This is a shame, because the puzzles are generally clever and well designed. From navigating deadly chasms to manipulating a safe through an obstacle course, your brain (and dimension-shifting fingers) will get a fun workout. Like Portal, you will sometimes get stuck for a while, but eventually, you’ll earn the highly satisfying “a-ha!” moment of figuring it out. Things can get pretty intense when you have to do numerous dimension shifts in rapid, precisely timed succession, but a generous checkpoint system means you can take baby steps without having to replay huge portions of the level. In fact, it’s this checkpoint system that helps take some of the pain out of the platforming sections.
Graphically, the environment has a cool cartoony art style that fits well with the overall theme of the game. The puzzle rooms are huge and look very impressive, but the needlessly long hallways connecting them are empty, drab and recycled over and over. However, of special note is how the world changes depending on what dimension you’re in: hit Fluffy and everything turns white and plush, while Heavy turns everything rusty and riveted. Even the artwork on the wall changes, sometimes with hilarious results.
Speaking of hilarious, the DOLLI object creation machines will have you giggling each time you see them. These are giant Pac Man-looking wall-mounted machines that literally vomit out safes and furniture, complete with a comical mechanical retching sound. They’re so silly that even in my most frustrated moments, I could look at a DOLLI and still crack a smile.
The story is supposed to be focused on this sense of humor, yet disappointingly, it’s not that funny. You can’t blame John de Lancie – after all, he’s only reading what’s been written for him, which is pretty hit or miss. I suppose the writers played it safe to keep the E for Everyone rating, but you can still play it safe and generate laughs. Add an unsatisfying explanation to the mystery with a very abrupt ending, and you have a very forgettable and unremarkable story.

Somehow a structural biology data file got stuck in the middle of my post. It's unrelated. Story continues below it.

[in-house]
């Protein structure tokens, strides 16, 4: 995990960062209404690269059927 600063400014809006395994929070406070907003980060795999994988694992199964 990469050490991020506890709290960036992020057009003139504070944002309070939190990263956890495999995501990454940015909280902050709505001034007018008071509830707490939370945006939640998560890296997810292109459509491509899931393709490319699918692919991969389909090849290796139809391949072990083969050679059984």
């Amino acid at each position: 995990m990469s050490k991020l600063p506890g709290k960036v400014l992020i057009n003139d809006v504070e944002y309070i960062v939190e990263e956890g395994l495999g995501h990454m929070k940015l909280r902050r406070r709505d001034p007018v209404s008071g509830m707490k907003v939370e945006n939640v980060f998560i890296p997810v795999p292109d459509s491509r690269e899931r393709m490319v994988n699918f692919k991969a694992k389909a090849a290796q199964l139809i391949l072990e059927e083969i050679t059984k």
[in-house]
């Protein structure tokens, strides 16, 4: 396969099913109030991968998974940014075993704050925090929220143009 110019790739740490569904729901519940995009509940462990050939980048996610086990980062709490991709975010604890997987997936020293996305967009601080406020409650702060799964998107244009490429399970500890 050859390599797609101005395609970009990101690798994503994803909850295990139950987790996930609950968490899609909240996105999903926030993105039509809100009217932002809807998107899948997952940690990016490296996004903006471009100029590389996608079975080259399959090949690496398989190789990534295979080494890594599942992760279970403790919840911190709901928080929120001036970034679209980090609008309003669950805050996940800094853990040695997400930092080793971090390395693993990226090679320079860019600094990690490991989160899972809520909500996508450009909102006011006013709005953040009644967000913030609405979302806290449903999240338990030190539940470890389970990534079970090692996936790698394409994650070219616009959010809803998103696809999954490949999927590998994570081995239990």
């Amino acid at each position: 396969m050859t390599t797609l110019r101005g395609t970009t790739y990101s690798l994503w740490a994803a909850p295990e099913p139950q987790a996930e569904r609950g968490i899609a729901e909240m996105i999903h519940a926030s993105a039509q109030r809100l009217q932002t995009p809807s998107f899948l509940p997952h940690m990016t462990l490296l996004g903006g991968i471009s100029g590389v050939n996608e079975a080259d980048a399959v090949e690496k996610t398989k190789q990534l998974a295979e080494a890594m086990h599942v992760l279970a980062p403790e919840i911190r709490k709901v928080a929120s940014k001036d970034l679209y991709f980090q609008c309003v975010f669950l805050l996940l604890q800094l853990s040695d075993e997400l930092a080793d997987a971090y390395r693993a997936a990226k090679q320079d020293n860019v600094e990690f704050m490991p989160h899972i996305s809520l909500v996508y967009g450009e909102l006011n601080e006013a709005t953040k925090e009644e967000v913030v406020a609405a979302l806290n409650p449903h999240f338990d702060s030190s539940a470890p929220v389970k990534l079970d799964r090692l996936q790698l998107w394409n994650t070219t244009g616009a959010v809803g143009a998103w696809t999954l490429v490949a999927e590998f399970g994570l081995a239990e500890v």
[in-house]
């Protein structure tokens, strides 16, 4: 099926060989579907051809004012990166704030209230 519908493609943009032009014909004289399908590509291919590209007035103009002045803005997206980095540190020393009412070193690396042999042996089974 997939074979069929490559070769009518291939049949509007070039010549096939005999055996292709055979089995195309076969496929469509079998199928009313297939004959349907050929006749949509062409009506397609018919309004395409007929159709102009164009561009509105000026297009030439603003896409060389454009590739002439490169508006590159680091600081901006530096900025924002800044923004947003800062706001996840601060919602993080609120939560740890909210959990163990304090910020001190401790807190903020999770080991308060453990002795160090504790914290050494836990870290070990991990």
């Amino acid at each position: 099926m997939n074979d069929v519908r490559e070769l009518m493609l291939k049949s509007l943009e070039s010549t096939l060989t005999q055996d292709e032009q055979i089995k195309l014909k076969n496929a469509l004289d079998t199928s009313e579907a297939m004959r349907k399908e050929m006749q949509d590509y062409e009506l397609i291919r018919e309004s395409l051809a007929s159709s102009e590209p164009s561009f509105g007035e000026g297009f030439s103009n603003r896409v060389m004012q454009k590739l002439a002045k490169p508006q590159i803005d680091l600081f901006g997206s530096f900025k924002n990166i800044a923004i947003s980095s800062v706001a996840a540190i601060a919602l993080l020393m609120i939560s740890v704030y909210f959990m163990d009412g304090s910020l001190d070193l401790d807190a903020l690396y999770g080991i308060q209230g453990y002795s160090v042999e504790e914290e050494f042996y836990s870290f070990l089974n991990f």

The ending does set up a sequel which, despite the game’s flaws, I hope they consider making. Fixing the twitchy controls would go a long way towards improving the experience, as well as relying less on platforming. Some of the best levels involve manipulating objects solely by flipping between dimensions – no jumping required – so more of these would be welcome. The writing needs improvement as well.
Also, more work is needed to prevent game-breaking situations, like doing something out of the pre-programmed order. For example, there have been times when I’ve gone somewhere or grabbed a dimensional battery out of the “proper” sequence of events, which prevents the game from activating the next process in the sequence, leaving you stuck. This means you have to restart the level, which can be frustrating if you’ve just completed a particularly difficult section.
But overall, Quantum Conundrum is worth your money if you are a fan of Portal or puzzle games in general. It doesn’t capture the magic or fun hilarity of Portal, and the twitchy controls can be frustrating in the platforming sections, but the clever puzzles and unique dimension-shifting mechanics will keep you well entertained. Leaderboards for completing puzzles in the shortest amount of time and in the least number of shifts also add replayability and bragging rights. One funny note: completing all levels without dying earns you an Achievement called “Still Alive” – but unfortunately, you still don’t get cake.
Review Disclosure: A review copy of Quantum Conundrum was provided by Sqaure Enix for the purposes of this review.